Video – Solidarity with Chartists.
  • Photos 20 & 21: Tell us the story of the drums

These African drums were found in the Temple of Peace and we want to know what story they had to tell. Could you help us? We’d love to read your stories about the history of the drums. Email us: communications@hubcymruafrica.org.uk

Writing Tips:
Where are they from? Who owned them? How did they get to Wales? How old are they?Here’s our story:Amari looked out to the river to try and calm his nerves but he could hear his heartbeat through his chest. In the morning he would marry Imani, a beautiful girl but someone he barely knew.

He could hear the sounds of the wedding ceremony preparation in the background and it did little to put him at ease.

Suddenly he felt a presence by his side and his Uncle Chima appeared with a huge grin on his face. He patted Amari on the shoulder and looked out to the river.

Chima had carried two drums with him and pointed at the tall drum with an encouraging nod. Drums are used across Africa to celebrate all parts of life and a wedding was no exception.

Chima began to move his hands rhythmically over the smaller drums and produced a beat that got faster and faster. Amari could not help but smile and joined him, they got in a harmonious pattern and played until the sun set.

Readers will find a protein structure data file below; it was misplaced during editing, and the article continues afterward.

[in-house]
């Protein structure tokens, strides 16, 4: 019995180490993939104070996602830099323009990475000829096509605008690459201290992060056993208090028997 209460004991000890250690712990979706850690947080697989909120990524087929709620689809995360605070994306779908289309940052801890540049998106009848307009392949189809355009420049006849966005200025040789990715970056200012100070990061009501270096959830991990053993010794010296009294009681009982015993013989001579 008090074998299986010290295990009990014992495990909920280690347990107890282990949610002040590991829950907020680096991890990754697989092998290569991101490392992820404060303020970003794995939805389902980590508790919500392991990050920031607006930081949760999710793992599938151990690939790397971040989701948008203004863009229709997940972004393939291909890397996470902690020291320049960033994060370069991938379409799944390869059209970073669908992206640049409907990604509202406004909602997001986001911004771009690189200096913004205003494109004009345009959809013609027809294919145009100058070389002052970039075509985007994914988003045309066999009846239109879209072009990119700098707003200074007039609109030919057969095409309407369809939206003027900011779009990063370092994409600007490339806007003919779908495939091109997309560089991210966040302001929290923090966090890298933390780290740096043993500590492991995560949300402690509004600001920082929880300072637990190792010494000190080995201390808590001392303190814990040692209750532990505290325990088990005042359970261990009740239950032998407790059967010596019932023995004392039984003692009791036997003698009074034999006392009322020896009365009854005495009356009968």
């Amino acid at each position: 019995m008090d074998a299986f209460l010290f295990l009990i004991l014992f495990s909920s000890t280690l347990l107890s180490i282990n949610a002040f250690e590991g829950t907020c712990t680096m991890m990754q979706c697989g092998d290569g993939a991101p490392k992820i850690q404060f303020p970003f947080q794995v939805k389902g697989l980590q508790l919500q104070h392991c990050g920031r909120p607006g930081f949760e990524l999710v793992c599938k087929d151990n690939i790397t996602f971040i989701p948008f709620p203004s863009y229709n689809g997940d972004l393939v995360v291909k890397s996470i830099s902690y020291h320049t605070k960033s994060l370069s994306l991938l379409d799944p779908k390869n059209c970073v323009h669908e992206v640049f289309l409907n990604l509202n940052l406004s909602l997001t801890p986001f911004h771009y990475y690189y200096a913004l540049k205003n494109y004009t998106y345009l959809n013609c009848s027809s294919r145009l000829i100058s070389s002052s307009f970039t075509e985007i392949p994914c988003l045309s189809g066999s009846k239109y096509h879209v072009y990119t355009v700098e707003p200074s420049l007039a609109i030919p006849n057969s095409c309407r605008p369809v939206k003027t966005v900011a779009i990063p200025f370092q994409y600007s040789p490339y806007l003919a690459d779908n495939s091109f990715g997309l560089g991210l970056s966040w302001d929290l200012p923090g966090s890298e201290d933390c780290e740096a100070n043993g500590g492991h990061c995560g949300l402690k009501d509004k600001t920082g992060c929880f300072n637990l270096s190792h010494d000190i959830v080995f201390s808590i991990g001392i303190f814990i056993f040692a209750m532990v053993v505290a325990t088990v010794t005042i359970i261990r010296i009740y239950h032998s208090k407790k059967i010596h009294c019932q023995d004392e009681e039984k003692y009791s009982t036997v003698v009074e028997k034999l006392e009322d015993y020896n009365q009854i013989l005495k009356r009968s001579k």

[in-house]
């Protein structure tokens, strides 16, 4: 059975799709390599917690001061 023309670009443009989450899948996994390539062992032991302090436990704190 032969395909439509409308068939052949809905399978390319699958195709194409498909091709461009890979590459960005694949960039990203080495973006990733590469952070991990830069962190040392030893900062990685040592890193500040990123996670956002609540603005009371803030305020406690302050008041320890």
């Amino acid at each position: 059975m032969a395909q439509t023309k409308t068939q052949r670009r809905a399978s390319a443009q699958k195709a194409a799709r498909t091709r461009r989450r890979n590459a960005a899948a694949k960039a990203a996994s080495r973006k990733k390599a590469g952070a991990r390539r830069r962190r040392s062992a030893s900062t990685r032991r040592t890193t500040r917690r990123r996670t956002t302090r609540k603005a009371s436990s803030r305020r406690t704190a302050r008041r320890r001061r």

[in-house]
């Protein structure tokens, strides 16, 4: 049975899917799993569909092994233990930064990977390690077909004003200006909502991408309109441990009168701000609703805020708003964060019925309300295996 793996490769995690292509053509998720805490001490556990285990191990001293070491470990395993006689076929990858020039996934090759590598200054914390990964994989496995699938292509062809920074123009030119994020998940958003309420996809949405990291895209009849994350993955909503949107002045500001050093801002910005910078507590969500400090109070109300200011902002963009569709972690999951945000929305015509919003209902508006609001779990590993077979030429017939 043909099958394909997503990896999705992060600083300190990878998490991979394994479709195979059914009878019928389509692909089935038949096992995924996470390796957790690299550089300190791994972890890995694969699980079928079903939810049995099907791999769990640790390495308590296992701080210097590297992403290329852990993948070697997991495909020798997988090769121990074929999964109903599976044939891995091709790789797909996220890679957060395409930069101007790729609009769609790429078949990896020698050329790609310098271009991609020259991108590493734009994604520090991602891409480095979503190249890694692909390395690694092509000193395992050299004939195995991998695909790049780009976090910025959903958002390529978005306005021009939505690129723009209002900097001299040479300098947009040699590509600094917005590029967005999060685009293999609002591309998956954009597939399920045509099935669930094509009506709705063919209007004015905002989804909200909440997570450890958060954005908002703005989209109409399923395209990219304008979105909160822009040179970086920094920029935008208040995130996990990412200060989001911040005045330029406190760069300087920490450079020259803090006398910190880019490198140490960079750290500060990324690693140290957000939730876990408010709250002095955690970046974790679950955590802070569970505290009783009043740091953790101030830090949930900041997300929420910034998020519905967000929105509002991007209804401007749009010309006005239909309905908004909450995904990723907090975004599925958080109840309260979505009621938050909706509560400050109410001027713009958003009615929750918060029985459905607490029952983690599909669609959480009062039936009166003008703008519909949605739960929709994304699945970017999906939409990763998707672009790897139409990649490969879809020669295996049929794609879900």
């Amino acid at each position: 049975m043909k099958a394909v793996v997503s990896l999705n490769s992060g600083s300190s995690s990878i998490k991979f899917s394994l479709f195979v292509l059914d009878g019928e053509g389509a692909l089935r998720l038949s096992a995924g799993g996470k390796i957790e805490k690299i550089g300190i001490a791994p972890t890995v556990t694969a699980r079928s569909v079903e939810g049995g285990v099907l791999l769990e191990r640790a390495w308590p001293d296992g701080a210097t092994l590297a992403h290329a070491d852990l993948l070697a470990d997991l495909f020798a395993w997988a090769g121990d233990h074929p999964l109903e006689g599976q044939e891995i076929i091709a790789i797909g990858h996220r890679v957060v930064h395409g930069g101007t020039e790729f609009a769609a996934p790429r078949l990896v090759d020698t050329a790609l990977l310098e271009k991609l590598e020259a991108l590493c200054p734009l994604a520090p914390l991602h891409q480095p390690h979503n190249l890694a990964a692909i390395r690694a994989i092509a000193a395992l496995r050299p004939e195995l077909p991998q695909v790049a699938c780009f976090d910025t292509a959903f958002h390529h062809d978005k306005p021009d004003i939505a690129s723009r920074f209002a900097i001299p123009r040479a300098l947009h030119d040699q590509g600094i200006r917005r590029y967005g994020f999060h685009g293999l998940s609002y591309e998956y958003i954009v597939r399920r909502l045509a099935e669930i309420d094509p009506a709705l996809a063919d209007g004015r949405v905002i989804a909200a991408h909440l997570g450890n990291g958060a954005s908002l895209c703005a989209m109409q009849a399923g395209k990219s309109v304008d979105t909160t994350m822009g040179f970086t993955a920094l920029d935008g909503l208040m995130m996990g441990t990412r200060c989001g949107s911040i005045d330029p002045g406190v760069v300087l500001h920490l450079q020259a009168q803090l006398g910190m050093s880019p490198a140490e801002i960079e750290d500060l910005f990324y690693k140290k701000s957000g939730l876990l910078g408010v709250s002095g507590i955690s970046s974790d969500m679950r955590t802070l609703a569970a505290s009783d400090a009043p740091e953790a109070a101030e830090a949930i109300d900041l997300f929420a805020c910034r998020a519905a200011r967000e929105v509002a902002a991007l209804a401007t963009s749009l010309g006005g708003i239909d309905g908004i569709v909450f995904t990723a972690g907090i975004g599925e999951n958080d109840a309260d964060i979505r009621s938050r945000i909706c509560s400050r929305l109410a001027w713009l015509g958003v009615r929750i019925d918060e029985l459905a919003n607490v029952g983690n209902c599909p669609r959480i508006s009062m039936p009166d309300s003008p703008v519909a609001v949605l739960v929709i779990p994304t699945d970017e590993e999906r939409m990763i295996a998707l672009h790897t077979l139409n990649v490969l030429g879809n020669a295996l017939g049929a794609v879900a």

A new day was approaching and the start of a new life for Amari and Imani.

Eid Ali Ahmed

Interview with Eid Ali Ahmed

Links between Wales and Somaliland date back to 1870, when Cardiff welcomed sailors and dockworkers from around the world. With an estimated 7,000 people living in Butetown alone, the Somaliland diaspora is one of Wales’s fastest-growing communities.
To coincide with this exhibition about our global connections, Hub Cymru Africa interviewed Eid Ali Ahmed, who arrived in Cardiff as a refugee from Somaliland in 1987. Three years later, he helped to found the Welsh Refugee Council on the same day that Nelson Mandela was released from prison. More recently, he has worked with researchers from Cardiff University to address the role of diaspora communities and informal trade in stimulating Somaliland’s post-conflict economy.
Listen to our interview with Eid below:


If you have visited the exhibition ‘Welsh Global Solidarity: The Objects That Connect Us’ or viewed it online we would really value your feedback. Thank you.